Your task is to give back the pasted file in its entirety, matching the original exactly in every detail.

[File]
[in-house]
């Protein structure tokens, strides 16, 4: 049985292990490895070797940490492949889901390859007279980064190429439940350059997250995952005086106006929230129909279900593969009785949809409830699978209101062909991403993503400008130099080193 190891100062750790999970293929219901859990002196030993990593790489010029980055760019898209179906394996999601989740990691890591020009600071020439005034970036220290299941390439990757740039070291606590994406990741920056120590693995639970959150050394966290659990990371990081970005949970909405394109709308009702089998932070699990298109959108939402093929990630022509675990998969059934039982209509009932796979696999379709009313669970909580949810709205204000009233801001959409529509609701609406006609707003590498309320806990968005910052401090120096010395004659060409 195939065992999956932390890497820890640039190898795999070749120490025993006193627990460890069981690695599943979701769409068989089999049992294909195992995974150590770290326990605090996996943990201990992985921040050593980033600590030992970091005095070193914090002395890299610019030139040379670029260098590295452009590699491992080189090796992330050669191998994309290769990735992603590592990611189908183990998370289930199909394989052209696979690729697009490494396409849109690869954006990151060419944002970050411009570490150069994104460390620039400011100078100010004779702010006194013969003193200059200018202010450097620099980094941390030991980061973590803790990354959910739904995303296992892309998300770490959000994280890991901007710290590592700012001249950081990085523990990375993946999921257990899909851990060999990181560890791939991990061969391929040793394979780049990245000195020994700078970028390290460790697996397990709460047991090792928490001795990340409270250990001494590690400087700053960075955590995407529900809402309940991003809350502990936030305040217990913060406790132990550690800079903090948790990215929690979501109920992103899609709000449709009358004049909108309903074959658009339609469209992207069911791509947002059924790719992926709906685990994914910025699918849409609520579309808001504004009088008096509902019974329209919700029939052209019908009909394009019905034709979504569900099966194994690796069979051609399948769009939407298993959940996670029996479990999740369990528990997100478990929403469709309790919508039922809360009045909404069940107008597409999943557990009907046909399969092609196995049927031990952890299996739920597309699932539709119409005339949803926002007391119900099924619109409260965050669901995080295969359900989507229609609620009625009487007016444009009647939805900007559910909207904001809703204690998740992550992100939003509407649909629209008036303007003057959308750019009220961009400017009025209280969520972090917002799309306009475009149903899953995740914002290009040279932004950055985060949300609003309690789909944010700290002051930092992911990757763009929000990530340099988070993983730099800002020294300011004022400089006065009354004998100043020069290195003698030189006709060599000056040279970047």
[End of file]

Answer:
[in-house]
């Protein structure tokens, strides 16, 4: 049985292990490895070797940490492949889901390859007279980064190429439940350059997250995952005086106006929230129909279900593969009785949809409830699978209101062909991403993503400008130099080193 190891100062750790999970293929219901859990002196030993990593790489010029980055760019898209179906394996999601989740990691890591020009600071020439005034970036220290299941390439990757740039070291606590994406990741920056120590693995639970959150050394966290659990990371990081970005949970909405394109709308009702089998932070699990298109959108939402093929990630022509675990998969059934039982209509009932796979696999379709009313669970909580949810709205204000009233801001959409529509609701609406006609707003590498309320806990968005910052401090120096010395004659060409 195939065992999956932390890497820890640039190898795999070749120490025993006193627990460890069981690695599943979701769409068989089999049992294909195992995974150590770290326990605090996996943990201990992985921040050593980033600590030992970091005095070193914090002395890299610019030139040379670029260098590295452009590699491992080189090796992330050669191998994309290769990735992603590592990611189908183990998370289930199909394989052209696979690729697009490494396409849109690869954006990151060419944002970050411009570490150069994104460390620039400011100078100010004779702010006194013969003193200059200018202010450097620099980094941390030991980061973590803790990354959910739904995303296992892309998300770490959000994280890991901007710290590592700012001249950081990085523990990375993946999921257990899909851990060999990181560890791939991990061969391929040793394979780049990245000195020994700078970028390290460790697996397990709460047991090792928490001795990340409270250990001494590690400087700053960075955590995407529900809402309940991003809350502990936030305040217990913060406790132990550690800079903090948790990215929690979501109920992103899609709000449709009358004049909108309903074959658009339609469209992207069911791509947002059924790719992926709906685990994914910025699918849409609520579309808001504004009088008096509902019974329209919700029939052209019908009909394009019905034709979504569900099966194994690796069979051609399948769009939407298993959940996670029996479990999740369990528990997100478990929403469709309790919508039922809360009045909404069940107008597409999943557990009907046909399969092609196995049927031990952890299996739920597309699932539709119409005339949803926002007391119900099924619109409260965050669901995080295969359900989507229609609620009625009487007016444009009647939805900007559910909207904001809703204690998740992550992100939003509407649909629209008036303007003057959308750019009220961009400017009025209280969520972090917002799309306009475009149903899953995740914002290009040279932004950055985060949300609003309690789909944010700290002051930092992911990757763009929000990530340099988070993983730099800002020294300011004022400089006065009354004998100043020069290195003698030189006709060599000056040279970047």